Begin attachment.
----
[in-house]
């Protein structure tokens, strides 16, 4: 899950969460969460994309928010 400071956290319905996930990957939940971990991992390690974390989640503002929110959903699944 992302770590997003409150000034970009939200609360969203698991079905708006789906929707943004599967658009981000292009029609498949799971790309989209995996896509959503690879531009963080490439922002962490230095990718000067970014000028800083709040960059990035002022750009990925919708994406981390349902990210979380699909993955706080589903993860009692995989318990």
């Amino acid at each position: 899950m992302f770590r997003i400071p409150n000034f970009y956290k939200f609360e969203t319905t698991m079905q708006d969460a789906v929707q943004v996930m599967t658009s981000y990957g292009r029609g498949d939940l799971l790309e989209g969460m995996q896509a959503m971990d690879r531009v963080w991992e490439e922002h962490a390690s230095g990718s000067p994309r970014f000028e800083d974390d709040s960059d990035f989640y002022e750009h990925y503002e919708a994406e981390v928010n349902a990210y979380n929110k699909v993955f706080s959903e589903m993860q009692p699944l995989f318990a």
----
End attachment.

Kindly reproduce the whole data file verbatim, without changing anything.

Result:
[in-house]
């Protein structure tokens, strides 16, 4: 899950969460969460994309928010 400071956290319905996930990957939940971990991992390690974390989640503002929110959903699944 992302770590997003409150000034970009939200609360969203698991079905708006789906929707943004599967658009981000292009029609498949799971790309989209995996896509959503690879531009963080490439922002962490230095990718000067970014000028800083709040960059990035002022750009990925919708994406981390349902990210979380699909993955706080589903993860009692995989318990």
């Amino acid at each position: 899950m992302f770590r997003i400071p409150n000034f970009y956290k939200f609360e969203t319905t698991m079905q708006d969460a789906v929707q943004v996930m599967t658009s981000y990957g292009r029609g498949d939940l799971l790309e989209g969460m995996q896509a959503m971990d690879r531009v963080w991992e490439e922002h962490a390690s230095g990718s000067p994309r970014f000028e800083d974390d709040s960059d990035f989640y002022e750009h990925y503002e919708a994406e981390v928010n349902a990210y979380n929110k699909v993955f706080s959903e589903m993860q009692p699944l995989f318990a």